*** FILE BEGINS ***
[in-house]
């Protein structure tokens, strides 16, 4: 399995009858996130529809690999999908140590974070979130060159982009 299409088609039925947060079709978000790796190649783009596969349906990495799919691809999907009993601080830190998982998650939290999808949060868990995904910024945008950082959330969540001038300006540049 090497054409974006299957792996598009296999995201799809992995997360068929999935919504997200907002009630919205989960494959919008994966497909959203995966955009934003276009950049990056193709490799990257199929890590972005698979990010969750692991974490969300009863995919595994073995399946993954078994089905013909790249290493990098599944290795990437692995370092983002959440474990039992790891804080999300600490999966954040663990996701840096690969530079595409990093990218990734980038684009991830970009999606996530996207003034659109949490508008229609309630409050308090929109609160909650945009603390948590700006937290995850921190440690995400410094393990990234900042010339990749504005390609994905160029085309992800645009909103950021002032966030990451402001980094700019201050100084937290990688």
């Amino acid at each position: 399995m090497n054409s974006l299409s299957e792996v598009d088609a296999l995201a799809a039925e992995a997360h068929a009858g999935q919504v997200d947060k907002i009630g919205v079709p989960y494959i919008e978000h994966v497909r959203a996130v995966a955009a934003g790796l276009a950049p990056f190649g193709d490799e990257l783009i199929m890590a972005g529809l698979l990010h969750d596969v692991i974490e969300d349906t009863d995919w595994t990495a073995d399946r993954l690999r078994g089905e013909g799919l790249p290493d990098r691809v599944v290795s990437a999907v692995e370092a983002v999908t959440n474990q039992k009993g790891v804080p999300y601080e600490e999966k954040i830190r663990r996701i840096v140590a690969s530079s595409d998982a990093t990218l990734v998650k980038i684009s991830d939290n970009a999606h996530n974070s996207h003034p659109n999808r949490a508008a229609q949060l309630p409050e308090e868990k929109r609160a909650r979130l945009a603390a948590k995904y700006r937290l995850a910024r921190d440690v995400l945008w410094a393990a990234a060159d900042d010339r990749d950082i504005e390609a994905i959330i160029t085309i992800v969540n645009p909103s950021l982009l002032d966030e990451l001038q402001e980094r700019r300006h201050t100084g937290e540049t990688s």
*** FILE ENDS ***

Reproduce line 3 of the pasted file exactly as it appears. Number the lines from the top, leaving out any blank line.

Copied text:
């Amino acid at each position: 399995m090497n054409s974006l299409s299957e792996v598009d088609a296999l995201a799809a039925e992995a997360h068929a009858g999935q919504v997200d947060k907002i009630g919205v079709p989960y494959i919008e978000h994966v497909r959203a996130v995966a955009a934003g790796l276009a950049p990056f190649g193709d490799e990257l783009i199929m890590a972005g529809l698979l990010h969750d596969v692991i974490e969300d349906t009863d995919w595994t990495a073995d399946r993954l690999r078994g089905e013909g799919l790249p290493d990098r691809v599944v290795s990437a999907v692995e370092a983002v999908t959440n474990q039992k009993g790891v804080p999300y601080e600490e999966k954040i830190r663990r996701i840096v140590a690969s530079s595409d998982a990093t990218l990734v998650k980038i684009s991830d939290n970009a999606h996530n974070s996207h003034p659109n999808r949490a508008a229609q949060l309630p409050e308090e868990k929109r609160a909650r979130l945009a603390a948590k995904y700006r937290l995850a910024r921190d440690v995400l945008w410094a393990a990234a060159d900042d010339r990749d950082i504005e390609a994905i959330i160029t085309i992800v969540n645009p909103s950021l982009l002032d966030e990451l001038q402001e980094r700019r300006h201050t100084g937290e540049t990688s």